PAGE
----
Get Help Diagnosing and Treating IBS

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The colon is a part of the large bowel, which helps absorb nutrients and digest food in people who are healthy. However, a disorder of the colon called Irritable Bowel Syndrome (IBS) can strike nearly anyone. This condition is sometimes called a functional disorder, which is a condition when one or a few organs fail to function correctly. IBS means that the bowel overreacts to even mild stresses or stimulation, like digestive gases or eating certain foods. The bowel’s muscles and nerves become highly sensitive, leading to flatulence, abdominal pain, irregular bowel movements, white-colored mucous in the stool, diarrhea and constipation, heartburn, nausea, and even vomiting.

IBS typically begins in a person’s 20’s or 30’s. It appears to affect more women than men, and can have more pronounced symptoms during a woman’s period. However, IBS does not damage the colon or the rest of the digestive system, and it does not cause other health problems. Unfortunately, for people struggling with IBS, this is small comfort, as the condition can lead to drastic changes in energy levels and physical ability.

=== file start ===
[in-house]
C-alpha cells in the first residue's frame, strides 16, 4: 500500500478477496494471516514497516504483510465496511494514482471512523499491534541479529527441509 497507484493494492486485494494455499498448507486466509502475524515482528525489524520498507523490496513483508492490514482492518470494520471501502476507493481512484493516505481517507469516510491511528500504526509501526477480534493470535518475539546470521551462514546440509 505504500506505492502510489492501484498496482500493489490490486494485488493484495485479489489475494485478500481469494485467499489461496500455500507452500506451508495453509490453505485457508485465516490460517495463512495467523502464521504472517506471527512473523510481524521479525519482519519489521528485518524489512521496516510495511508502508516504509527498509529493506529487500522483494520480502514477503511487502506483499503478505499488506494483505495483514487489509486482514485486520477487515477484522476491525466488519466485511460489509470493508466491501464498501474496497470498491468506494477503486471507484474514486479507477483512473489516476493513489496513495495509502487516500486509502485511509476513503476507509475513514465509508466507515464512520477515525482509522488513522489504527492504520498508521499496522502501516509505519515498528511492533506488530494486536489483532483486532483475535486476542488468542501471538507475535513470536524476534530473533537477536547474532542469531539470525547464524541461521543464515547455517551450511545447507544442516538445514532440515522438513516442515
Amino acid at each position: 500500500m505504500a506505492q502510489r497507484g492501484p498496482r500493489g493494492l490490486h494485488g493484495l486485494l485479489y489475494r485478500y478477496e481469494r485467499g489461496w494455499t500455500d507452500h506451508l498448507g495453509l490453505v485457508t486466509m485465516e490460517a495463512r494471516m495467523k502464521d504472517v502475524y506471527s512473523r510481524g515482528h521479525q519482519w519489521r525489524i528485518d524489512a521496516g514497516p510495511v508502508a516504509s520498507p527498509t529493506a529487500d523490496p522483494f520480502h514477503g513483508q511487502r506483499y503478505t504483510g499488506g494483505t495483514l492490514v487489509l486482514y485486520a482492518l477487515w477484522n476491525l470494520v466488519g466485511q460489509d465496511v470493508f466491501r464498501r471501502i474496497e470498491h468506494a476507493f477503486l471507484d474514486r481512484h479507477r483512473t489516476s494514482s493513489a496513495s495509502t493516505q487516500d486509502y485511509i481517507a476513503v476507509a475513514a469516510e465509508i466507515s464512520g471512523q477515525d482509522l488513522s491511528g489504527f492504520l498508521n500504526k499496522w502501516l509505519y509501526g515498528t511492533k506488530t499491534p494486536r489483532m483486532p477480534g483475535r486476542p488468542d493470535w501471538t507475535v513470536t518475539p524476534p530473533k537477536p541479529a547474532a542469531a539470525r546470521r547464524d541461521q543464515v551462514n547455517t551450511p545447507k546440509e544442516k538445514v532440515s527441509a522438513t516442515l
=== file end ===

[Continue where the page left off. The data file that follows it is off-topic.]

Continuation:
It is unclear why some people develop IBS, while others do not. Diagnosing the condition is difficult, as well, as there are no tests for it – instead, most doctors rely on the patients to inform them of symptoms, then ruling out other diseases. As IBS becomes a more discussed topic in the medical field, treatment options are being diagnosed intensely, too. Many people dramatically change their diet to control symptoms, while others choose specific medical interventions. Check it out!

Some dietary changes which can help IBS include eating more raw fruit and green vegetables, and finding other ways to increase the amount of fiber in one’s diet. Caffeinated drinks like coffee and tea, as well as spicy food, can irritate the bowel, so cutting these out of the diet can help. Drinking plenty of water can also help ease IBS symptoms. Doctors also suggest additional lifestyle changes to mitigate mental stress and physical fatigue, which can aggravate IBS – counseling, simple exercises, mindfulness, or more sleep can help improve the condition. When lifestyle changes are not enough, though, there are some prescription drugs which appear to help. Anti-spasmodic drugs reduce contractions of the muscles in the bowel, which can ease pain and reduce diarrhea. Mild laxatives can help during periods of constipation. Learn more about ibs at http://www.ehow.com/how_2046924_sell-article-health-fitness-magazine.html.

If you have questions about IBS, including symptoms and long-term treatment options, you can find more info on the web. You may go here if you got some questions.

 

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